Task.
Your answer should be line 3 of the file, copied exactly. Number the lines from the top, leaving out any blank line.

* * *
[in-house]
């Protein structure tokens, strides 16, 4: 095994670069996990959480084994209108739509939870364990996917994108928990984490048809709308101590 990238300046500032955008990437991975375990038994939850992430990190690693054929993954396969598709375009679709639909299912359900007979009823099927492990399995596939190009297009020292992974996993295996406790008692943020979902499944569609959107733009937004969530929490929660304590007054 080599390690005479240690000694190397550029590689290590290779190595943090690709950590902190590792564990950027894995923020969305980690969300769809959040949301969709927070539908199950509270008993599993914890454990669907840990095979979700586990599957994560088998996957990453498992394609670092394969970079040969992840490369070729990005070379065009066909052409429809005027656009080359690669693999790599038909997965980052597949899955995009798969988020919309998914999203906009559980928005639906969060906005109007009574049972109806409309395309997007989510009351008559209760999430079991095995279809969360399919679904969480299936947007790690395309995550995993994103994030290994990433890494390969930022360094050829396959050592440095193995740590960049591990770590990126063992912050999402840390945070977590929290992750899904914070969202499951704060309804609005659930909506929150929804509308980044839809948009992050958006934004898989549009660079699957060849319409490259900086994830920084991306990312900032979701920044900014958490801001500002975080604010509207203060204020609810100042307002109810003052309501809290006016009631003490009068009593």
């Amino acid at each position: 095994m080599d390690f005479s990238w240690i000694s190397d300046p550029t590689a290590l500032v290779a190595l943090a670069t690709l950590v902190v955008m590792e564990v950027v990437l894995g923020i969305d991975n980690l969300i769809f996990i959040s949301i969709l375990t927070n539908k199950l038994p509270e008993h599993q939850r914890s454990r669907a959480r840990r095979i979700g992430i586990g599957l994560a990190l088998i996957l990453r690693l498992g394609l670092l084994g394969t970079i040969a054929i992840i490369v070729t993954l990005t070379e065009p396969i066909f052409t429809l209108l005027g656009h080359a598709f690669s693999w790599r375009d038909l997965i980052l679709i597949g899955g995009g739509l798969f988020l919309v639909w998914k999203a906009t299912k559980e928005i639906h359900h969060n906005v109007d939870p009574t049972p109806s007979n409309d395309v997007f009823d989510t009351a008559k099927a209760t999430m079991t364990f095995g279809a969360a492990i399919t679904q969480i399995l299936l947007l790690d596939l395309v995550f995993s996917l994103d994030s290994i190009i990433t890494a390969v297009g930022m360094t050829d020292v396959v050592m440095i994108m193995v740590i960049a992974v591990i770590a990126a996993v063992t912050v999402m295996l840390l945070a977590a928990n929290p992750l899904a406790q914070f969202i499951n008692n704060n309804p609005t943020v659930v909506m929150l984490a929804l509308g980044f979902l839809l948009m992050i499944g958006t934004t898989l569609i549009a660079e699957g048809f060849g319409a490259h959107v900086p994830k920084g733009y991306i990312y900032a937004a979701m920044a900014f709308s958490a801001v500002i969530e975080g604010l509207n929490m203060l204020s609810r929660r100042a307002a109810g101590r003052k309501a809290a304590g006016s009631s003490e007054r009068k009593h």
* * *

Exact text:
């Amino acid at each position: 095994m080599d390690f005479s990238w240690i000694s190397d300046p550029t590689a290590l500032v290779a190595l943090a670069t690709l950590v902190v955008m590792e564990v950027v990437l894995g923020i969305d991975n980690l969300i769809f996990i959040s949301i969709l375990t927070n539908k199950l038994p509270e008993h599993q939850r914890s454990r669907a959480r840990r095979i979700g992430i586990g599957l994560a990190l088998i996957l990453r690693l498992g394609l670092l084994g394969t970079i040969a054929i992840i490369v070729t993954l990005t070379e065009p396969i066909f052409t429809l209108l005027g656009h080359a598709f690669s693999w790599r375009d038909l997965i980052l679709i597949g899955g995009g739509l798969f988020l919309v639909w998914k999203a906009t299912k559980e928005i639906h359900h969060n906005v109007d939870p009574t049972p109806s007979n409309d395309v997007f009823d989510t009351a008559k099927a209760t999430m079991t364990f095995g279809a969360a492990i399919t679904q969480i399995l299936l947007l790690d596939l395309v995550f995993s996917l994103d994030s290994i190009i990433t890494a390969v297009g930022m360094t050829d020292v396959v050592m440095i994108m193995v740590i960049a992974v591990i770590a990126a996993v063992t912050v999402m295996l840390l945070a977590a928990n929290p992750l899904a406790q914070f969202i499951n008692n704060n309804p609005t943020v659930v909506m929150l984490a929804l509308g980044f979902l839809l948009m992050i499944g958006t934004t898989l569609i549009a660079e699957g048809f060849g319409a490259h959107v900086p994830k920084g733009y991306i990312y900032a937004a979701m920044a900014f709308s958490a801001v500002i969530e975080g604010l509207n929490m203060l204020s609810r929660r100042a307002a109810g101590r003052k309501a809290a304590g006016s009631s003490e007054r009068k009593h």